Macroeconomic forecasting for Australia using a large number of predictors
Bin Jiang (),
George Athanasopoulos (),
Rob Hyndman (),
Anastasios Panagiotelis and
Farshid Vahid ()
No 2/17, Monash Econometrics and Business Statistics Working Papers from Monash University, Department of Econometrics and Business Statistics
A popular approach to forecasting macroeconomic variables is to utilize a large number of predictors. Several regularization and shrinkage methods can be used to exploit such high-dimensional datasets, and have been shown to improve forecast accuracy for the US economy. To assess whether similar results hold for economies with different characteristics, an Australian dataset containing observations on 151 aggregate and disaggregate economic series is introduced. An extensive empirical study is carried out investigating forecasts at different horizons, using a variety of methods and with information sets containing different numbers of predictors. The results share both differences and similarities with the conclusions from the literature on forecasting US macroeconomic variables. The major difference is that forecasts based on dynamic factor models perform relatively poorly compared to forecasts based on other methods which is the opposite of the conclusion made by Stock and Watson (2012) for the US. On the other hand, a conclusion that can be made for both the Australian and US data is that there is little to no improvement in forecast accuracy when the number of predictors is expanded beyond 20-40 variables.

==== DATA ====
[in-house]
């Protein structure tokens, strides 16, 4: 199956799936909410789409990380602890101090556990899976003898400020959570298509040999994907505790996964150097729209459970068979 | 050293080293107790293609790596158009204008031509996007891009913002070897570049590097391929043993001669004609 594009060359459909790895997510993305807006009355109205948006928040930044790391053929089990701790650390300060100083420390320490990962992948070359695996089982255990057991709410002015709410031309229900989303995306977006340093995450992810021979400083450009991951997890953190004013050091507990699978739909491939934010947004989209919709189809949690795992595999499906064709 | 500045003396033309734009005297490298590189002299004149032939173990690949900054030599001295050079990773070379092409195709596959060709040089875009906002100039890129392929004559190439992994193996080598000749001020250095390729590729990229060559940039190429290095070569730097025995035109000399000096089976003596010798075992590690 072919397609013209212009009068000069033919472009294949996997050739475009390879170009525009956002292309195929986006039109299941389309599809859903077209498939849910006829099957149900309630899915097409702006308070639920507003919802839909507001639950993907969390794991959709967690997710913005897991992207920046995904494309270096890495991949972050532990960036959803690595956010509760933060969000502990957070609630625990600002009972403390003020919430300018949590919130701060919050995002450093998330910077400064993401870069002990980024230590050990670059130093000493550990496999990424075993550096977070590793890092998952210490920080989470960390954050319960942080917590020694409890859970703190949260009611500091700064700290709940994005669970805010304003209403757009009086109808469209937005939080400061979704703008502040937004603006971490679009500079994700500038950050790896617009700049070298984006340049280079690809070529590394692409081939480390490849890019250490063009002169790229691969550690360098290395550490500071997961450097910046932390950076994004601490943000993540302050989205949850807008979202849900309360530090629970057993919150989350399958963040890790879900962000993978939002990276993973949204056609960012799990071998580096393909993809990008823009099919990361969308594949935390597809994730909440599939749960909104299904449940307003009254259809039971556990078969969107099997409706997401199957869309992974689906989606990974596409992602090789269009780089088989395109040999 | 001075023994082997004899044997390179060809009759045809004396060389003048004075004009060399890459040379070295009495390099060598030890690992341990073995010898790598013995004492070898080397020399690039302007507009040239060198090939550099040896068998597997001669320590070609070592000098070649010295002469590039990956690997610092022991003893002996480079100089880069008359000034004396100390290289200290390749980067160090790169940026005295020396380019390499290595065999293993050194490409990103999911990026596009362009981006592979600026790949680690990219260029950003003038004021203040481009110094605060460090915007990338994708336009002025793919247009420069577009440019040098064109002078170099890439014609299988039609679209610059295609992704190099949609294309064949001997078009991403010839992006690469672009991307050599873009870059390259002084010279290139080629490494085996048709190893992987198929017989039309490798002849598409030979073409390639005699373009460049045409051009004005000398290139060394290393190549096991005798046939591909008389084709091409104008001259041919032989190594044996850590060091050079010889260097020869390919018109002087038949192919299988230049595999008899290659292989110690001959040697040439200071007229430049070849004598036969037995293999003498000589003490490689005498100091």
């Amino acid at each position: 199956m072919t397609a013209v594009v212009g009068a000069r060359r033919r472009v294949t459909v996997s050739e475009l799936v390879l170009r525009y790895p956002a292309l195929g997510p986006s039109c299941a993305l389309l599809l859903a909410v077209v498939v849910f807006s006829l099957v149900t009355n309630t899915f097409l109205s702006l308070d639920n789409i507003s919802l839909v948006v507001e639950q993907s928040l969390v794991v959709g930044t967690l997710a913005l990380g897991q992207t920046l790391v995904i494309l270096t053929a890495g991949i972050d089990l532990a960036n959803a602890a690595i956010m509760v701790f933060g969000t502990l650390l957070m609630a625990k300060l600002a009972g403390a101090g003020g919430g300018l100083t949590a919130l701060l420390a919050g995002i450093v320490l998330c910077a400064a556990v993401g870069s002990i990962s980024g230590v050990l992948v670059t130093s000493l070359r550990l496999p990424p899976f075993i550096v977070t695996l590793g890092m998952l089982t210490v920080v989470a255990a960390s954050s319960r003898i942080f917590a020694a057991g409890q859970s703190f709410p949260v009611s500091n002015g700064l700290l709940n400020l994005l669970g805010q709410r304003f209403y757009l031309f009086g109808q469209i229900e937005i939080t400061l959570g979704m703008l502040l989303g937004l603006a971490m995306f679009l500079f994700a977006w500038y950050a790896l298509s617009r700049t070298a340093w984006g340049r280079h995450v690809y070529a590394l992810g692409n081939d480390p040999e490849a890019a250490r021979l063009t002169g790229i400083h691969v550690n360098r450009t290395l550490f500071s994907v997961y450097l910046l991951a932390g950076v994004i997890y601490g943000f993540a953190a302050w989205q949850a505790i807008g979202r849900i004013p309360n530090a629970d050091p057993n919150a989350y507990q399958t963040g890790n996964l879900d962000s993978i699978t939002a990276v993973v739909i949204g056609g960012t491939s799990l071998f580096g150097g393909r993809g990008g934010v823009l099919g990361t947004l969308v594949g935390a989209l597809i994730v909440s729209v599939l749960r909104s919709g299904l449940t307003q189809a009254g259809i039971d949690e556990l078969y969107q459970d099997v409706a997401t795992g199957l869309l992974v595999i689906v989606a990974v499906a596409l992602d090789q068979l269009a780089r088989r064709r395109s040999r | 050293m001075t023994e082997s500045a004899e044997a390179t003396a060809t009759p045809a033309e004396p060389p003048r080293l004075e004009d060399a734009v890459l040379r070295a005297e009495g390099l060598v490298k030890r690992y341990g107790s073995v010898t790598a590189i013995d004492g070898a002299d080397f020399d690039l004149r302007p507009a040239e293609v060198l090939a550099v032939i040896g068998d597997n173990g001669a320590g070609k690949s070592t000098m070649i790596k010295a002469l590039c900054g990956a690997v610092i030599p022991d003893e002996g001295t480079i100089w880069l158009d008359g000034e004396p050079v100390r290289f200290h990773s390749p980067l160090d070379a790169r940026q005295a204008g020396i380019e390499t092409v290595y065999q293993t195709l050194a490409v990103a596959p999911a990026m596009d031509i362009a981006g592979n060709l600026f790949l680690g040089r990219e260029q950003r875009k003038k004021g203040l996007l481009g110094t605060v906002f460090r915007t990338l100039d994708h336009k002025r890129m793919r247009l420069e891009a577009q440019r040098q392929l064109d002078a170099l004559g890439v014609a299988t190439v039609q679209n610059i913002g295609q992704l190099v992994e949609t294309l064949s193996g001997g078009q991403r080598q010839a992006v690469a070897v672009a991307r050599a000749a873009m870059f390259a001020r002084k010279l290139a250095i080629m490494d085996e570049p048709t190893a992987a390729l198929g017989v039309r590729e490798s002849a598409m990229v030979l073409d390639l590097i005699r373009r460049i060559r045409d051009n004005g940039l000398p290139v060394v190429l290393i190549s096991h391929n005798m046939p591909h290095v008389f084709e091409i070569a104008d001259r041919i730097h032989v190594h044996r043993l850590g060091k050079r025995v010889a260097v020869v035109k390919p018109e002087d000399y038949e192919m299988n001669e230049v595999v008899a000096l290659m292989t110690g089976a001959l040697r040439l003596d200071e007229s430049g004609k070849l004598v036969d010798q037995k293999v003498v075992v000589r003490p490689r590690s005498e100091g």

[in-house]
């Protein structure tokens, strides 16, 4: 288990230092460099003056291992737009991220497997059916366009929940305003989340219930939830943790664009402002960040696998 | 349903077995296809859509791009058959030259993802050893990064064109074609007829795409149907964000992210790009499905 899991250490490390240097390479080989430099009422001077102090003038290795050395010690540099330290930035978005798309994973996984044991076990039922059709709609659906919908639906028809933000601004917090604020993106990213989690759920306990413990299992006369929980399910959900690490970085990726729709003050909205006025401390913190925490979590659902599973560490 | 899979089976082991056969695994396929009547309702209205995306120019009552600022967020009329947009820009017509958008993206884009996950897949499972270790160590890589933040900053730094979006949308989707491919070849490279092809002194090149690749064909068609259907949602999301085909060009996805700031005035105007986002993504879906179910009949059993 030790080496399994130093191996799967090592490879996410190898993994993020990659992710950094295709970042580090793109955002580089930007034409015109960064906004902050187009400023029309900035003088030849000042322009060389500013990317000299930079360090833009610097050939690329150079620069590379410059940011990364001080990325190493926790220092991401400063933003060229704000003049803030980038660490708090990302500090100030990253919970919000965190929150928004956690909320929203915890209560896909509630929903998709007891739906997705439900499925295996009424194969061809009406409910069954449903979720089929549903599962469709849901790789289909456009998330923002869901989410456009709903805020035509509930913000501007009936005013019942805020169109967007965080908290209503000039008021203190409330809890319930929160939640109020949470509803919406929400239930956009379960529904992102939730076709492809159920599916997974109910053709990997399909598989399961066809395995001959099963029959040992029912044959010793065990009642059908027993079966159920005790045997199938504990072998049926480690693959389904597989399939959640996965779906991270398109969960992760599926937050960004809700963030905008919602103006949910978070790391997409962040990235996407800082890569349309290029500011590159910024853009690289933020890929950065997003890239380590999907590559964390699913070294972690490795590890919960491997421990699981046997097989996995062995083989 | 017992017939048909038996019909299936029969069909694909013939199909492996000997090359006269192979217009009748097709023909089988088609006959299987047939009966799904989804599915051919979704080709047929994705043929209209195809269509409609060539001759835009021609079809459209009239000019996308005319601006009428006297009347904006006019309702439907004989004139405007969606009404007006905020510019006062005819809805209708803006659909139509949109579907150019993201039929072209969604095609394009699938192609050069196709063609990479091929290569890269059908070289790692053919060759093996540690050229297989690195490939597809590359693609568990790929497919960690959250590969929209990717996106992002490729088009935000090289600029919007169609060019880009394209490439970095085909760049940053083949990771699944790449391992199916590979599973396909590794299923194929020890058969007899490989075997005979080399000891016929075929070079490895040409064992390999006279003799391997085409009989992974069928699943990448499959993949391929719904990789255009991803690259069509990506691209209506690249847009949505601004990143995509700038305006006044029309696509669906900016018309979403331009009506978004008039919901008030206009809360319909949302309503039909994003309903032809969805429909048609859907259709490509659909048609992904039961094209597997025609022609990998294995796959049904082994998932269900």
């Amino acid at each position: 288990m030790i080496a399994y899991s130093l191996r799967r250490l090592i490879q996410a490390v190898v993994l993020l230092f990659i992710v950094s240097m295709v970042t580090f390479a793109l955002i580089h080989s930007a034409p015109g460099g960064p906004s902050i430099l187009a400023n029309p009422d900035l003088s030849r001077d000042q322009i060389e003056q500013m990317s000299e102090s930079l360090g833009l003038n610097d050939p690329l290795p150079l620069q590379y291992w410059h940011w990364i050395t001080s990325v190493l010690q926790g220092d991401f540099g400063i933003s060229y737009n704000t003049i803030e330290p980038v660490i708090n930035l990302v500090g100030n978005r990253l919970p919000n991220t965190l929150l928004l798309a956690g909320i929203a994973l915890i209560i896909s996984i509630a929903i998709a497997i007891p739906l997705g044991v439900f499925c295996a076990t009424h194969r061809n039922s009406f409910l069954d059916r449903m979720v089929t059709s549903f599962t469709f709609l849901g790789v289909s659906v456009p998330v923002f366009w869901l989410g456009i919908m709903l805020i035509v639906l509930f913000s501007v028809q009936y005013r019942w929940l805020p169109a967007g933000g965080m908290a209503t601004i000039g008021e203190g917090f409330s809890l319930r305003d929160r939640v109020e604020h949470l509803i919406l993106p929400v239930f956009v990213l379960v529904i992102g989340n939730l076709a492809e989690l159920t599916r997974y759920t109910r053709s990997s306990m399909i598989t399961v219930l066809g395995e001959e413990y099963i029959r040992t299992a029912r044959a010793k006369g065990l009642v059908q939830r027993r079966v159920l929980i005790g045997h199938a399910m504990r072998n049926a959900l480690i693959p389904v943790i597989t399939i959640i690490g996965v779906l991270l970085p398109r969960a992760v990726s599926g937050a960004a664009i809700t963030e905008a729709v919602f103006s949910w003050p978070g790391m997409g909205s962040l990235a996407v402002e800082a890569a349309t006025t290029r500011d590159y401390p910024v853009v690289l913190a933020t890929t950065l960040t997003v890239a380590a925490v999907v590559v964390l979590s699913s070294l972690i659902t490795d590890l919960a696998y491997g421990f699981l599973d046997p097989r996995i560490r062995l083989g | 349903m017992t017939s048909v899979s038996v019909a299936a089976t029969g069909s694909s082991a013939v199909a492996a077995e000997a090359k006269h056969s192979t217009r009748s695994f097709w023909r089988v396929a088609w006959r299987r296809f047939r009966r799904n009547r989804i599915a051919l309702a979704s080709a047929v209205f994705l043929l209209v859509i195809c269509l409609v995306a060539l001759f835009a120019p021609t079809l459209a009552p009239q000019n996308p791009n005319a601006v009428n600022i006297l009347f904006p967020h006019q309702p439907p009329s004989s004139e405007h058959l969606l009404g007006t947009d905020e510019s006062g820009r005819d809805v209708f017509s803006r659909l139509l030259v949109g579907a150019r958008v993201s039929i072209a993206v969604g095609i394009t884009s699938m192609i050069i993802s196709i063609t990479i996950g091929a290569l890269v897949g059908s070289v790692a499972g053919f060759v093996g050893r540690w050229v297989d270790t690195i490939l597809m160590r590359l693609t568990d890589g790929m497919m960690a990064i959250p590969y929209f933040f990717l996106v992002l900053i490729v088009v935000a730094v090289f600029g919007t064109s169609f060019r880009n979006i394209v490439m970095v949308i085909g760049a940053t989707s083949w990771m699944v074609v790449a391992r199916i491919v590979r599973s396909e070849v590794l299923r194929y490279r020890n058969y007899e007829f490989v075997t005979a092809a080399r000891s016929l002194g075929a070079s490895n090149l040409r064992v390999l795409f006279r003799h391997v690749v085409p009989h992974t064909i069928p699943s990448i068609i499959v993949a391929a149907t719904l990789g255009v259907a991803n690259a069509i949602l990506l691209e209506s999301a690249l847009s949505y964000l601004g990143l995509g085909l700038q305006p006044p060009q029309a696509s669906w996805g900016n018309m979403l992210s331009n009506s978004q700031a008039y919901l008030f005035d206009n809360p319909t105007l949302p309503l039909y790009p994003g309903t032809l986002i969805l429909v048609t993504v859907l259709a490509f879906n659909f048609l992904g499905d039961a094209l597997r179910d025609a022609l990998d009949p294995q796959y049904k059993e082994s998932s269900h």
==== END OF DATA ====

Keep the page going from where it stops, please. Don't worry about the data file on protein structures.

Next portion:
Keywords: Australian economy; Bayesian VAR; bagging; dynamic factor model; ridge regression; least angular regression; shrinkage; regularization. (search for similar items in EconPapers)
JEL-codes: C52 C53 C55 (search for similar items in EconPapers)
New Economics Papers: this item is included in nep-for and nep-mac
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Journal Article: Macroeconomic forecasting for Australia using a large number of predictors (2019)
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